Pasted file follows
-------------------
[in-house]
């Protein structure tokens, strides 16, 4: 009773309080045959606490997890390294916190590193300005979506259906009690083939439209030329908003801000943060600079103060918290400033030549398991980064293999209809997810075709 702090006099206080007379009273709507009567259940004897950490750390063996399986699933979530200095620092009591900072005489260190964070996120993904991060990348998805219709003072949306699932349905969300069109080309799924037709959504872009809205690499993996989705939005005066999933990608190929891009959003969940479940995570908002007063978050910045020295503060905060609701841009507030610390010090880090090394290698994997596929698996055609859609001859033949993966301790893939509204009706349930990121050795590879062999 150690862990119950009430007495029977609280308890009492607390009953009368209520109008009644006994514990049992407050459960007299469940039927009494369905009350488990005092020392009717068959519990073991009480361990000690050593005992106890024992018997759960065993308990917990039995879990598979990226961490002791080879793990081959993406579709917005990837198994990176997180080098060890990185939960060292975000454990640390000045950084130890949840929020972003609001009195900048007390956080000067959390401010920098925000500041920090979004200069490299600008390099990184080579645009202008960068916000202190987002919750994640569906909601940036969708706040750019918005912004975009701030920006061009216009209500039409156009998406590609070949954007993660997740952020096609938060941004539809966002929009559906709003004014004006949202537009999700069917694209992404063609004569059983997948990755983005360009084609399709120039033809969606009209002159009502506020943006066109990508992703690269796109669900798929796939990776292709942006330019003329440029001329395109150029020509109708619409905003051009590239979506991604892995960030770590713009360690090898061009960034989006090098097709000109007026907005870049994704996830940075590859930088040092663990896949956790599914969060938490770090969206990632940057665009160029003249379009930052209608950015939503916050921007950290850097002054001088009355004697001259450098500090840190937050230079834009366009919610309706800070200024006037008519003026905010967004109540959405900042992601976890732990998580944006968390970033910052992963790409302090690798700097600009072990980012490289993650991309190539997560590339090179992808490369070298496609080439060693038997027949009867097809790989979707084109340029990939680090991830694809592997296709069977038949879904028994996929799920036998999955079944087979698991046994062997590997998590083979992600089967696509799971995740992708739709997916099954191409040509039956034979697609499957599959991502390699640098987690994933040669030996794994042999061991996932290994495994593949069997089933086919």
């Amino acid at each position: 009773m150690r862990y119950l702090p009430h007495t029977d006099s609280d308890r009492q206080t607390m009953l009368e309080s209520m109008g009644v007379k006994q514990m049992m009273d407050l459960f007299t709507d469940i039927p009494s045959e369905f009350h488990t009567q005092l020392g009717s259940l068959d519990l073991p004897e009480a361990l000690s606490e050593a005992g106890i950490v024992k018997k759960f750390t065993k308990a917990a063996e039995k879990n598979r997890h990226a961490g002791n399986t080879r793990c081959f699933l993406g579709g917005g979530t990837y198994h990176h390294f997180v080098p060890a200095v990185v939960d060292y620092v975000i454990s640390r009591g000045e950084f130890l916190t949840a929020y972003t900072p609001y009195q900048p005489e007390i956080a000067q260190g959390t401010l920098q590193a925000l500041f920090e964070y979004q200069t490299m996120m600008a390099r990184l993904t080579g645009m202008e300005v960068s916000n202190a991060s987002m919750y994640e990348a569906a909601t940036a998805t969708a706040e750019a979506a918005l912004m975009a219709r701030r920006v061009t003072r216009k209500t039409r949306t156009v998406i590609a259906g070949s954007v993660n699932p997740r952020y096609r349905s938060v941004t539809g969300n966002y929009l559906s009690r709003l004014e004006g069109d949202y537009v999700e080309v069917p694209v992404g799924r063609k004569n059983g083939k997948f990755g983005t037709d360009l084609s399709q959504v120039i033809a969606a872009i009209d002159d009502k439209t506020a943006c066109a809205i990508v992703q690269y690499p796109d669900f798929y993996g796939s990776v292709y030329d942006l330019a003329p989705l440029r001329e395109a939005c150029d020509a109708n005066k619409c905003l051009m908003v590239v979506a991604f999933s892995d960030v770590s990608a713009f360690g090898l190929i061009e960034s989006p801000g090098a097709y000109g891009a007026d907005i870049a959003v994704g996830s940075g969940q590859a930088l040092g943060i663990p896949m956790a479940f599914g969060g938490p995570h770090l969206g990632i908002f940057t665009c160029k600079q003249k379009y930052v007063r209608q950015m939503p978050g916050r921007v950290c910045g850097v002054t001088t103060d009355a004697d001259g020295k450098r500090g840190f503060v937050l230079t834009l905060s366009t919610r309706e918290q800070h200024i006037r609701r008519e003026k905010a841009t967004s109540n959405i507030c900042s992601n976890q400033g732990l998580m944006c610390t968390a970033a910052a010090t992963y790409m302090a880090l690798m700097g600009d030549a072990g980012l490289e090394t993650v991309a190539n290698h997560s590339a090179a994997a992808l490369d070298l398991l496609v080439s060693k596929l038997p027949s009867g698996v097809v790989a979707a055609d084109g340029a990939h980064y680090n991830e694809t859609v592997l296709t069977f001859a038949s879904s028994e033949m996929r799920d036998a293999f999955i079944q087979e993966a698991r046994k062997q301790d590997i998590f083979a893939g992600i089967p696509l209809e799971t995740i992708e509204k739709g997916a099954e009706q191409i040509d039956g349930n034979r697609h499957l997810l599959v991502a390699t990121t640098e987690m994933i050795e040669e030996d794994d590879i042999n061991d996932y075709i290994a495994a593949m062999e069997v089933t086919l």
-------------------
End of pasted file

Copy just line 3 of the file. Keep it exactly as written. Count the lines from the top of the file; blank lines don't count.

């Amino acid at each position: 009773m150690r862990y119950l702090p009430h007495t029977d006099s609280d308890r009492q206080t607390m009953l009368e309080s209520m109008g009644v007379k006994q514990m049992m009273d407050l459960f007299t709507d469940i039927p009494s045959e369905f009350h488990t009567q005092l020392g009717s259940l068959d519990l073991p004897e009480a361990l000690s606490e050593a005992g106890i950490v024992k018997k759960f750390t065993k308990a917990a063996e039995k879990n598979r997890h990226a961490g002791n399986t080879r793990c081959f699933l993406g579709g917005g979530t990837y198994h990176h390294f997180v080098p060890a200095v990185v939960d060292y620092v975000i454990s640390r009591g000045e950084f130890l916190t949840a929020y972003t900072p609001y009195q900048p005489e007390i956080a000067q260190g959390t401010l920098q590193a925000l500041f920090e964070y979004q200069t490299m996120m600008a390099r990184l993904t080579g645009m202008e300005v960068s916000n202190a991060s987002m919750y994640e990348a569906a909601t940036a998805t969708a706040e750019a979506a918005l912004m975009a219709r701030r920006v061009t003072r216009k209500t039409r949306t156009v998406i590609a259906g070949s954007v993660n699932p997740r952020y096609r349905s938060v941004t539809g969300n966002y929009l559906s009690r709003l004014e004006g069109d949202y537009v999700e080309v069917p694209v992404g799924r063609k004569n059983g083939k997948f990755g983005t037709d360009l084609s399709q959504v120039i033809a969606a872009i009209d002159d009502k439209t506020a943006c066109a809205i990508v992703q690269y690499p796109d669900f798929y993996g796939s990776v292709y030329d942006l330019a003329p989705l440029r001329e395109a939005c150029d020509a109708n005066k619409c905003l051009m908003v590239v979506a991604f999933s892995d960030v770590s990608a713009f360690g090898l190929i061009e960034s989006p801000g090098a097709y000109g891009a007026d907005i870049a959003v994704g996830s940075g969940q590859a930088l040092g943060i663990p896949m956790a479940f599914g969060g938490p995570h770090l969206g990632i908002f940057t665009c160029k600079q003249k379009y930052v007063r209608q950015m939503p978050g916050r921007v950290c910045g850097v002054t001088t103060d009355a004697d001259g020295k450098r500090g840190f503060v937050l230079t834009l905060s366009t919610r309706e918290q800070h200024i006037r609701r008519e003026k905010a841009t967004s109540n959405i507030c900042s992601n976890q400033g732990l998580m944006c610390t968390a970033a910052a010090t992963y790409m302090a880090l690798m700097g600009d030549a072990g980012l490289e090394t993650v991309a190539n290698h997560s590339a090179a994997a992808l490369d070298l398991l496609v080439s060693k596929l038997p027949s009867g698996v097809v790989a979707a055609d084109g340029a990939h980064y680090n991830e694809t859609v592997l296709t069977f001859a038949s879904s028994e033949m996929r799920d036998a293999f999955i079944q087979e993966a698991r046994k062997q301790d590997i998590f083979a893939g992600i089967p696509l209809e799971t995740i992708e509204k739709g997916a099954e009706q191409i040509d039956g349930n034979r697609h499957l997810l599959v991502a390699t990121t640098e987690m994933i050795e040669e030996d794994d590879i042999n061991d996932y075709i290994a495994a593949m062999e069997v089933t086919l």